The ship sailed from France for New Zealand in March, 1840, a month after the French naval ship, the Aube which was to give military backup if the scheme to gain sovereignty for France had succeeded. 

The French had left things far too late to make such a move!

The Treaty of Waitangi was signed with the Maori and Governor Hobson in the Bay of Islands on the 6th February, 1840, making the North Island of New Zealand a British colony. This was followed on the 21st May, when the South Island was also declared a British Colony.

Commander Lavaud of the French corvette Aube had called into the Bay of Islands on his way to Akaroa. There he met Governor Hobson and discovered that they had already annexed both the North and South Island's of New Zealand under British sovereignty. Despite this, he still had hopes of making the South Island independent under French rule.
After the Aube left for Akoroa, Governor Hobson had decided to send the British warship Britomart down to Akaroa to keep an eye on French activities.

By March, 1840, Major Thomas Bunbury was in Akaroa to gather signitaries for the Treaty from the chiefs of the Ngai Tahu tribe and in August, Captain Stanley, sailing in the warship HMS Britomart formally raised the British Union Jack flag at Akaroa.
The French emigrant ship arrived at Akaroa Harbour on the 17th August, 1840, to find their own corvette and the British warship already anchored there. They soon learned from Lavaud that the South Island was now British. Lavaud thought the chosen land was suitable for a French settlement and instructed Langlois to go ashore to re-negotiate with the Maori over his land purchases.

Langlois soon came back with some more 'signatures' on a blank piece of paper which he soon filled in details of an agreement, in French,  for the Maori to sell all of Banks Peninsula to him and his company, for the newly arrived French settlers.
Captain Lavaud cast some doubts over the document he was shown and on checking found it had not been signed by any of the Maori chiefs at Akoroa. He sent Langlois off again to prepare a more acceptable document which could be presented to the British authorities, back-dating this to 1838.

Meanwhile, the emigrants had landed at Akaroa in freezing winter weather. Tents had been erected for them and surveyors were in the process of marking out the land alloted to each. Five acres for each male adult and two and a half acres for each child aged 10 to 15 years old. Huts were then erected by the settlers, potatoes were planted and other vegetables. Some twelve of the settlers embarking in Le Havre were of German origin and these families elected to settle in an adjacent bay, naming this German Bay. (Takamatua)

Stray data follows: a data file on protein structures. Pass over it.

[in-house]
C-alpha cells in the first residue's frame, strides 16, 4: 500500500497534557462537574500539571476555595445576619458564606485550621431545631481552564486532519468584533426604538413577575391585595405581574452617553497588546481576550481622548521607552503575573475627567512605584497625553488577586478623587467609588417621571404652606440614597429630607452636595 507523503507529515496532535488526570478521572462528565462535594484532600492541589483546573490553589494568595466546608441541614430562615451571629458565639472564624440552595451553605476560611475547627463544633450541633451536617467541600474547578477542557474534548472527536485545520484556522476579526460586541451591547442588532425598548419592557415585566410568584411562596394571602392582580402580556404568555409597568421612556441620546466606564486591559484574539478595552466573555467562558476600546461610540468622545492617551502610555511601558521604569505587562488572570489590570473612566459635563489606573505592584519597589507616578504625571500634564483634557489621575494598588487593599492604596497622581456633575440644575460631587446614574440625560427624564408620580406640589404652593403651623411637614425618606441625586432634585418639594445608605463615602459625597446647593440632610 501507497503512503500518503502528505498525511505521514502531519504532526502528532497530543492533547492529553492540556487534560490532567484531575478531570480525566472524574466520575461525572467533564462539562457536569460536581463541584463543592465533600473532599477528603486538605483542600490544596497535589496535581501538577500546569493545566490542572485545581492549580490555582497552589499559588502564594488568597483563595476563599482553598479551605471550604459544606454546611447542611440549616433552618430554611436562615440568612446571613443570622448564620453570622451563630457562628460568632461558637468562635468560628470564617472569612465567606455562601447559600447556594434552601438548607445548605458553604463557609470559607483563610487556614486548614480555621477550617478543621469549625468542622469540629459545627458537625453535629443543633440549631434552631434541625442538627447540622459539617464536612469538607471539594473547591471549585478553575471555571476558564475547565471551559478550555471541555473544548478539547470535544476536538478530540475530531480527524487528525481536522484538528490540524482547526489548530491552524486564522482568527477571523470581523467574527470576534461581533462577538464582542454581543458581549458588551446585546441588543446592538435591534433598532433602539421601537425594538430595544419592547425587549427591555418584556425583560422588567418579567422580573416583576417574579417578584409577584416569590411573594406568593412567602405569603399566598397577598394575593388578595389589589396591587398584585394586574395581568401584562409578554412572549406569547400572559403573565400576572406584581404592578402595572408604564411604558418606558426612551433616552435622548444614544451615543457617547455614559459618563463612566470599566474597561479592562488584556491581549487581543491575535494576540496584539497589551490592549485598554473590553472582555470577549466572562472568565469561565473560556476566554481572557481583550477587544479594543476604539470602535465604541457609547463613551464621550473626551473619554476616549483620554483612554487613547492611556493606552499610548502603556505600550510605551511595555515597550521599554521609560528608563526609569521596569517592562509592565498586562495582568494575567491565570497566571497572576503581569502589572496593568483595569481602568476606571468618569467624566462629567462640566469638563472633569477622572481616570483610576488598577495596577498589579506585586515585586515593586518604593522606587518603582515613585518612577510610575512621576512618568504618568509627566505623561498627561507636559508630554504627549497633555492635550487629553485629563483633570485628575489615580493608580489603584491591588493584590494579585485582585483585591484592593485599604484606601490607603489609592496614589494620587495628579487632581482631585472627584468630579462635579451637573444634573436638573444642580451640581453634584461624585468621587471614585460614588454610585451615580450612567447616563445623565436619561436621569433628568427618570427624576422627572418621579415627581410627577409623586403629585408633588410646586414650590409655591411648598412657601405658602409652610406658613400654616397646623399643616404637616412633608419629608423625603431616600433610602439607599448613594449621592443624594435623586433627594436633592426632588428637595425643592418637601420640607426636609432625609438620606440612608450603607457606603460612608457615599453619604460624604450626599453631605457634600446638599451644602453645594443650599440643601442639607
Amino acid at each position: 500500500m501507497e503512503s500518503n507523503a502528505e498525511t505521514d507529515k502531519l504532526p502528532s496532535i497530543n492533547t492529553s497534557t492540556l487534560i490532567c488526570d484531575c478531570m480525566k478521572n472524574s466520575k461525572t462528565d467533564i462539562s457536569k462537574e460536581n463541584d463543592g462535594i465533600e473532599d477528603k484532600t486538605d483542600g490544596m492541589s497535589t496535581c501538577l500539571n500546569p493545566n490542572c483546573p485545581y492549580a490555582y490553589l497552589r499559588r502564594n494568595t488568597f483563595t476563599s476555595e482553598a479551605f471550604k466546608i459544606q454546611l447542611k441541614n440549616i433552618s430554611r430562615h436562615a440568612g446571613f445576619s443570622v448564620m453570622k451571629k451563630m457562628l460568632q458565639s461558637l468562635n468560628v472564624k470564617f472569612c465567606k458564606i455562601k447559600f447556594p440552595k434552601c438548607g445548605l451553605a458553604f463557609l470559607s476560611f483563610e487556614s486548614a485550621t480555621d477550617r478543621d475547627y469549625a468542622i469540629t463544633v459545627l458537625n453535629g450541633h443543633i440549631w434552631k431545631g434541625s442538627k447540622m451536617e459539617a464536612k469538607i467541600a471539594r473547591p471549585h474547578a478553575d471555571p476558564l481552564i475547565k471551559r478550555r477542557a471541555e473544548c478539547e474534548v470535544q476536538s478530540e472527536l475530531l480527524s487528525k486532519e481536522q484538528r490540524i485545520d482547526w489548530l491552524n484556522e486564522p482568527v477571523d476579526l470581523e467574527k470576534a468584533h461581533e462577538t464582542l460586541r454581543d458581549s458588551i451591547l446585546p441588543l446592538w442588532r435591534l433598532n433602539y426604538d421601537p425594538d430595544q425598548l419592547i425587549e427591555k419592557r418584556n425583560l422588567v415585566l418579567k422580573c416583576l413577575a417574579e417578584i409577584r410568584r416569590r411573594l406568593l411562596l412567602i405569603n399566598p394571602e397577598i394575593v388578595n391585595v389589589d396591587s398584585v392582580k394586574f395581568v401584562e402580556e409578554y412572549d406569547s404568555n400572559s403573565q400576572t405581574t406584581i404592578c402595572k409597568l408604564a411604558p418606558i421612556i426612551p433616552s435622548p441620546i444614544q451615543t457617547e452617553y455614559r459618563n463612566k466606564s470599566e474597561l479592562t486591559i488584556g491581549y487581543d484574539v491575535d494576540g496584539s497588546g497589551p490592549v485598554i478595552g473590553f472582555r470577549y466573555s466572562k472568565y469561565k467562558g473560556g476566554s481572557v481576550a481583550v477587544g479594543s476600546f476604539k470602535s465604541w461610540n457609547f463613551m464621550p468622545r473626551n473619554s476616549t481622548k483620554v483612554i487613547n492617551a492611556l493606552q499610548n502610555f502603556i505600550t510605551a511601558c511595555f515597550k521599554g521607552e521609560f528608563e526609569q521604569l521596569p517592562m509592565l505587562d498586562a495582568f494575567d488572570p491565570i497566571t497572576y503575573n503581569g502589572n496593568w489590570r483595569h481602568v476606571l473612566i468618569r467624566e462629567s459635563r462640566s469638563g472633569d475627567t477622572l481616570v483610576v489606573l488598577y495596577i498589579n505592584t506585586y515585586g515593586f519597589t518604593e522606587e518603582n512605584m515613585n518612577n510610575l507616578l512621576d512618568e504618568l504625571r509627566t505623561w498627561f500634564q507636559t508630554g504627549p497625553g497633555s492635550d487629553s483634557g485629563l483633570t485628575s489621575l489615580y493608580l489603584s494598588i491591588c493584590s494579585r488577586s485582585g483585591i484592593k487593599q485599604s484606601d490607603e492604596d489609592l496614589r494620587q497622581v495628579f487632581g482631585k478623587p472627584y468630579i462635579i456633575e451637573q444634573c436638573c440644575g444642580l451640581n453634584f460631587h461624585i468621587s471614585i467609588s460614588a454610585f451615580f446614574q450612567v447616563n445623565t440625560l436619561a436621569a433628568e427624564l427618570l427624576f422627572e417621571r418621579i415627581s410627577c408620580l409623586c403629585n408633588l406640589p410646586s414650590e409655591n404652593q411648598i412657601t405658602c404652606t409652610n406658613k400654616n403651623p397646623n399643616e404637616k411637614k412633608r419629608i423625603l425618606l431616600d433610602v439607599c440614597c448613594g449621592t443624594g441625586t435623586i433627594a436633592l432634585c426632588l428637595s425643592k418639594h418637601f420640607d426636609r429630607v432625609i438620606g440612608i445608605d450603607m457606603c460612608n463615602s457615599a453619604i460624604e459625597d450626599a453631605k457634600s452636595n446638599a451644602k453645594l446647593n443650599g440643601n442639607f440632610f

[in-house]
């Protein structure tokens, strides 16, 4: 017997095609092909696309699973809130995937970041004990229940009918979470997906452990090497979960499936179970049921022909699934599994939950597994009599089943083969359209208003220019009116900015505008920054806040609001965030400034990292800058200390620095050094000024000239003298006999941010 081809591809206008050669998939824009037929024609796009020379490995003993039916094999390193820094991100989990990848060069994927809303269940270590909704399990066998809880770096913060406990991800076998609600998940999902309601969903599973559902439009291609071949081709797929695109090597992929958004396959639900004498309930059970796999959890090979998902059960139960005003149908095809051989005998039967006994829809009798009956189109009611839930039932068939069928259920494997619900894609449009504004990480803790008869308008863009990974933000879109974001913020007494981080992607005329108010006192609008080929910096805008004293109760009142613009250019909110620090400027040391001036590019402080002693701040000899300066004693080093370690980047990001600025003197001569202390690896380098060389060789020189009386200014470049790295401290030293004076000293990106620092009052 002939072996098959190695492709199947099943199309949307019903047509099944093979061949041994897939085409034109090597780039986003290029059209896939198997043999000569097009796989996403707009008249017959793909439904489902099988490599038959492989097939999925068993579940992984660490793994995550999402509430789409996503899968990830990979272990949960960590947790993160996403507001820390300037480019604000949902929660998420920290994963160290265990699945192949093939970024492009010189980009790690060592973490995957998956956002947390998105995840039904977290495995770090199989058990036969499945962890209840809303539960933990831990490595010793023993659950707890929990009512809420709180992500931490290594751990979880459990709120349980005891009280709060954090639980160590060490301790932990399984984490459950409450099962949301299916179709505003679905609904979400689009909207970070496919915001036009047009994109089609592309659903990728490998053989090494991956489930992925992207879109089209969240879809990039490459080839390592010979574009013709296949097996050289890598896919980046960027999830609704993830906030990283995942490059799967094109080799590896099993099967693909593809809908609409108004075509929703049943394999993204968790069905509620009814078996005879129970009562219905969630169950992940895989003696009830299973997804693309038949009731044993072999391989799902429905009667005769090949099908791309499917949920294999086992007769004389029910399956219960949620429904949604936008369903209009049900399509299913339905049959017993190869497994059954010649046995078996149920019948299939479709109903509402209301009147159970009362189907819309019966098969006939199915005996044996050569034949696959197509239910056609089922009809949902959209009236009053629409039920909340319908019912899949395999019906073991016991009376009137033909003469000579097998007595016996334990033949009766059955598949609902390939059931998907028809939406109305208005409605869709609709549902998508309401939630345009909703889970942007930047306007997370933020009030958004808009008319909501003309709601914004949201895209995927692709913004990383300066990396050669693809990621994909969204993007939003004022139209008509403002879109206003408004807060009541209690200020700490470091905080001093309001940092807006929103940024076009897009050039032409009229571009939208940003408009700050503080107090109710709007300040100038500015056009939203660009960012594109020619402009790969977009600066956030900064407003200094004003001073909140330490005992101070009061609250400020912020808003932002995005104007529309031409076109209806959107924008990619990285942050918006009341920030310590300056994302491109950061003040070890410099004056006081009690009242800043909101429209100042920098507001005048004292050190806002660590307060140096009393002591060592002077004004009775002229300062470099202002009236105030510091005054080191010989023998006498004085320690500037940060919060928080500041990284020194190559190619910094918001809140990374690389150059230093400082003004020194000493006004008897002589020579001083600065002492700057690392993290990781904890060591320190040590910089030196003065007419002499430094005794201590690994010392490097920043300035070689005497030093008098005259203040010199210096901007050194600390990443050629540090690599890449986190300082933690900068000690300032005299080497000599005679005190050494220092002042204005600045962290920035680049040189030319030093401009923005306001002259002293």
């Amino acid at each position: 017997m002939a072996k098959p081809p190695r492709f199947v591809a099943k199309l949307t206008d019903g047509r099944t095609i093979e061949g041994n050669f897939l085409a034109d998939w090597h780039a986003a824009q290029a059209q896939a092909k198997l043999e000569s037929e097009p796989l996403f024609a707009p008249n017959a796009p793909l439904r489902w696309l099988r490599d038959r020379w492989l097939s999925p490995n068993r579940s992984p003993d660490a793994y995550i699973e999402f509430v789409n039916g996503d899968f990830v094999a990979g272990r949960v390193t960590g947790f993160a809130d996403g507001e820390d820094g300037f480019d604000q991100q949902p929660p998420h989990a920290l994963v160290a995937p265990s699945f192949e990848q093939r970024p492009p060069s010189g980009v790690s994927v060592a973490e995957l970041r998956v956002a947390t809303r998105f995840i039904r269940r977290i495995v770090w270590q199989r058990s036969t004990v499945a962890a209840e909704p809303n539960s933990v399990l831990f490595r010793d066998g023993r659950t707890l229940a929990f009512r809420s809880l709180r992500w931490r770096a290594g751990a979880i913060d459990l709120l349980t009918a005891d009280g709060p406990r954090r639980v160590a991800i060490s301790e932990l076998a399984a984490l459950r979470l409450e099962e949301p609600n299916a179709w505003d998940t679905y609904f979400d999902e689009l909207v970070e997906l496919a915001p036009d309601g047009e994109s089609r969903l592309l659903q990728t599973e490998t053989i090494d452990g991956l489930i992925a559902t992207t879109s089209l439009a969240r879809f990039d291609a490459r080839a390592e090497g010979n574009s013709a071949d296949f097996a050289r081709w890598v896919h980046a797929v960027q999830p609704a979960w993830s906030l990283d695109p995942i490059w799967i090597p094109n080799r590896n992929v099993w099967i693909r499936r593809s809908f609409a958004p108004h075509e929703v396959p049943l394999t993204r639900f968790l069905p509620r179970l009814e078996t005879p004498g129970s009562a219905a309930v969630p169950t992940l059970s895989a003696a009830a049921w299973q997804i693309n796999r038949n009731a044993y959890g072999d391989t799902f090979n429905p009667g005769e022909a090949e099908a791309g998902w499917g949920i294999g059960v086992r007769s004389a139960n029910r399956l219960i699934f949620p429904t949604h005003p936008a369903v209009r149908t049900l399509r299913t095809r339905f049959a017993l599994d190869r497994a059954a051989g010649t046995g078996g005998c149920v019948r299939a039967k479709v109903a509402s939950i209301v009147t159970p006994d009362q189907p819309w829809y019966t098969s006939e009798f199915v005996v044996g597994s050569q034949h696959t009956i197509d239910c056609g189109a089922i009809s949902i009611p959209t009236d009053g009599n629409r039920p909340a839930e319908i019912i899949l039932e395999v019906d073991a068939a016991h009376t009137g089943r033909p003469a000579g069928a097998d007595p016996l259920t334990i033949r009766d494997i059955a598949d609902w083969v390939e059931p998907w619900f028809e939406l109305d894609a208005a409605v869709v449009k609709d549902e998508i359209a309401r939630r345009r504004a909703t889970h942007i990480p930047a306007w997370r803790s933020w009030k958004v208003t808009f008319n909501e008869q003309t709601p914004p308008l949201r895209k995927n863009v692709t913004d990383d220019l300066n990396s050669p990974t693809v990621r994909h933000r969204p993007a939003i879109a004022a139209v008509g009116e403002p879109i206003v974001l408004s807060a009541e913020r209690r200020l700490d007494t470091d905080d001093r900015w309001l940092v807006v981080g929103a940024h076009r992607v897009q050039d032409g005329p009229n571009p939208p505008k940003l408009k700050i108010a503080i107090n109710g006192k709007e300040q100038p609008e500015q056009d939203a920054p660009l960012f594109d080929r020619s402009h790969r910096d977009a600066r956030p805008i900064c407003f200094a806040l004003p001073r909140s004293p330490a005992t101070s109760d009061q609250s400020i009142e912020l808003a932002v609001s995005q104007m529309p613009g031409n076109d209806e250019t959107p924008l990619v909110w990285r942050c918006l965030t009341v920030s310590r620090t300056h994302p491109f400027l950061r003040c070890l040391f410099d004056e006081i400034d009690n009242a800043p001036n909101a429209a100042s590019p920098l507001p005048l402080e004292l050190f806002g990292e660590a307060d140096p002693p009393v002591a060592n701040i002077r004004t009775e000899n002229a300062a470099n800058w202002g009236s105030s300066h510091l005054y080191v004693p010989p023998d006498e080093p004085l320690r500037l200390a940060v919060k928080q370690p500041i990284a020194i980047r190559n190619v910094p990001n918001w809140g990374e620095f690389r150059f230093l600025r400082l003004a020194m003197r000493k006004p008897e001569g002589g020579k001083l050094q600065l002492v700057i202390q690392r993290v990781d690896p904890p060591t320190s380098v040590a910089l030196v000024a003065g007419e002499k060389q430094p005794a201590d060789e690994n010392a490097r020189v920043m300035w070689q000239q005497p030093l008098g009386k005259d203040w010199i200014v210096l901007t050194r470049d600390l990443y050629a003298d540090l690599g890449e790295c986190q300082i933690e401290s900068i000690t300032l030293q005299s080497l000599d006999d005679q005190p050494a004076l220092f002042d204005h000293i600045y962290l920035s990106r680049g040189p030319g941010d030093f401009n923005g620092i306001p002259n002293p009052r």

Soon these settlers were able to supply the visiting ships and other settlers to the district with fresh vegetables, wheat, oats and even tobacco grew in the rich soil of their farms. By 1844, the farms occupied by the French settlers at Akaroa boasted 430 pigs, 400 sheep, 40 cows and two horses.

The validity of the land claim presented by Langlois was examined in 1843 by the British Land Claim Commissioners. They found that a Maori chief, Iwaikau, had acknowledged selling a small amount of land in 1840 to him and his settlers and that they had promised to sell more to the French Company over time. As a result, Langlois documents were not accepted as genuine or as a legal purchase of land by the French Nanto-Borderlaine Company and a Crown grant at that time was refused.
Their plans had failed. The backers in France decided that they should sell their assets in New Zealand to the London based New Zealand Company. They needed to get recognition of their land purchases from the British Government to do this. Finally, the company was awarded 30,000 acres of land on Banks Peninsula, about one-eighth of the total Peninsular, but no Crown Grant was issued.
Never-the -less the New Zealand Company agreed to buy them out for the sum of £4,500, allowing the French to pay off their debts and wind up their company in June 1849. The New Zealand Company agreed to pay the Maori the sums of money under the origional arrangements with the now defunct French Company.

In due course, the French imigrants were to receive their Crown land grants. Most of them stayed and settled on Banks Peninsula at Akaroa, where the township was laid out in true French style, while its streets bore the French names, Rue Lavaud, Rue Balguerie, Rue Joli and Rue Benoit, Hôtel Francais, Hôtel de Normandie, to name but a few. Naturally, French is still the second language spoken in Akaroa!